Filmmakers Need A Virtual Reality Editing Suite Visionary VR Built It

Virtual reality is as different from movies as movies are from novels. It’s hard to port one into another without losing a lot. New storytelling mediums need new creation tools, and Visionary VR is making them.

But this isn’t some Final Cut clone. Visionary’s editing suite lives entirely in VR. Directors use their hands to manipulate a 3D timeline, and select camera angles and cuts. Most uniquely VRographers can divide scenes into passive viewing area where the primary action occurs, and an interactive secondary zone where looking will pause the narrative so you can explore at your own pace.

Visionary VR co-founder and CMO Cosmo Scharf explains that today, “VR experiences aren’t set in their own storytelling language.” Most of the little VR movies and demos available aren’t interactive. They’re just video clips where you can look in any direction.

The Visionary Focus editing suite gives artists the tools and framework for taking advantage of what’s special about VR: the viewer controls the perspective and the scene can react to their choices.

Here’s a primer video on how Visionary’s technology works and why it’s so important. It starts with some background on why VR necessitates new tools, but I’ve cued it to where Visionary shows how its editing suite works. Skip to 4:12 to see a demo of Visionary Focus in action:

By building the entire editing suite inside VR with two Wii nunchuk-style hand-held Razer Hydras for control, directors can seamlessly edit and watch their creations. It lets them maintain Focus. They can conjure a floating workspace and timeline, and physically grab clips to edit them or drag cameras around in an environment to set default viewing angles.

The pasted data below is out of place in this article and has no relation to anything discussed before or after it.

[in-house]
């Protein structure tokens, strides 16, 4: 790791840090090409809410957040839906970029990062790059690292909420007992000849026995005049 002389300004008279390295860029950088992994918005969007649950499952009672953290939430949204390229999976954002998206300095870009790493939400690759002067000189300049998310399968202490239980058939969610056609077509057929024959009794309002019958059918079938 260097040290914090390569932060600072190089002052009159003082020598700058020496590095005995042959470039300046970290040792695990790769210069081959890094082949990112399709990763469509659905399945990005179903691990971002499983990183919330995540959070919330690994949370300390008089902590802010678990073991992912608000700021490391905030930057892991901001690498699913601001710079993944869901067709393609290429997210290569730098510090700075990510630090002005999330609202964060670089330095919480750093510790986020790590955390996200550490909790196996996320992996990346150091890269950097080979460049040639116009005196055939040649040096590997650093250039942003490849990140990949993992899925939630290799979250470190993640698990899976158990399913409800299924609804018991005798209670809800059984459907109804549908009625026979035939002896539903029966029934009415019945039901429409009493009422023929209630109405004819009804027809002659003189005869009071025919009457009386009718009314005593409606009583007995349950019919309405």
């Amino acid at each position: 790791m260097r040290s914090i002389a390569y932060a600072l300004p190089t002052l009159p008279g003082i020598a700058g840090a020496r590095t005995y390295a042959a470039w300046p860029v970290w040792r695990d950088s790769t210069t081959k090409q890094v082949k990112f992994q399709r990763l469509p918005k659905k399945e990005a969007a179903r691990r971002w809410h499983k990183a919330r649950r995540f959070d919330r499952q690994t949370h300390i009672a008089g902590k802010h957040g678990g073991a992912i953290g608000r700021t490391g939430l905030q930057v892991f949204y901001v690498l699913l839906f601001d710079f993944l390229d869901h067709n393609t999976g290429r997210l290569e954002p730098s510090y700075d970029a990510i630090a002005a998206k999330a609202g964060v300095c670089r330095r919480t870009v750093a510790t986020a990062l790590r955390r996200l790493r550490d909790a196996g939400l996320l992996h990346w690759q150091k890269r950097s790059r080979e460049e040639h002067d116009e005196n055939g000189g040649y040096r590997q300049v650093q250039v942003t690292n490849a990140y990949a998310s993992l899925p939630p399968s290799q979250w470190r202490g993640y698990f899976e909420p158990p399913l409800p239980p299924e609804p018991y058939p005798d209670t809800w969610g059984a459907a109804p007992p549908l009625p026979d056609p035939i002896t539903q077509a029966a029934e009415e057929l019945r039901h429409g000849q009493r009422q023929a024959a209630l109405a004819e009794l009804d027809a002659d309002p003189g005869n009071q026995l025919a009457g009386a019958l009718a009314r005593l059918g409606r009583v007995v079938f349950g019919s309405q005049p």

These concepts should be familiar to filmmakers, but what’s foreign (and exciting) is how Visionary Focus lets them define the frame in which the narrative takes place. Traditionally in film, that frame is all viewers are allowed to see. But in VR, viewers are free to look away from the action. That makes VR immersive, but also introduces the risk the audience will miss the action or important plot points as they curiously gaze around.

Visionary introduces the concept of partitioning a 3D world into zones, dividing the narrative frame from everything else.

While looking at the primary zone, the narrative flows along as it would in a movie with the viewer looking from wherever the director chooses. But look away and sensory cues tell you you’re entering a secondary zone where the narrative will pause. Those cues can include a dotted line border, hazy black vignetting, a slowing of movement in the scene, and a whoosh-to-a-stop of sound like touch a vinyl record.

Once the viewer firmly crosses the threshold into a secondary zone, the viewers can use joysticks to move around and explore their environment with the narrative paused. When they’re ready to resume the action, they cross back over the border into the primary frame, and the story springs to life.

The yellow dotted border line in the demo looked a bit cheesy, but overall the effect functions intelligently to ensure viewers don’t miss anything crucial. It eliminates the need for clumsy prods like a primary frame character yelling “Over here!”, suspicious sounds coming from the center of the action, or secondary characters looking or pointing that way.

Visionary was started by VR meetup VRLA’s Cosmo Scharf, Jonnie Ross, and Adam Levin, as well as virtual reality effects makers Gil Baron and Luke Patterson. For now, the Visionary Focus system only works on graphically rendered VR experiences built on the Unity gaming engine. Eventually, the goal is to have a version that works with live footage shot with 360-degree cameras, but for now there’s no scheduled release date for the software.

Everyone in VR I talk to, from investors to technology founders to content makers, say interest in producing VR experiences is exploding, especially amongst filmmakers. 11 of the 14 works in Sundance Film Festival’s experimental New Frontiers program feature virtual reality. The problem is most directors aren’t sure how to conceptualize or actually build experiences that aren’t simply movies in 360.

Visionary VR could teach filmmakers how to create VRart, not just VR.

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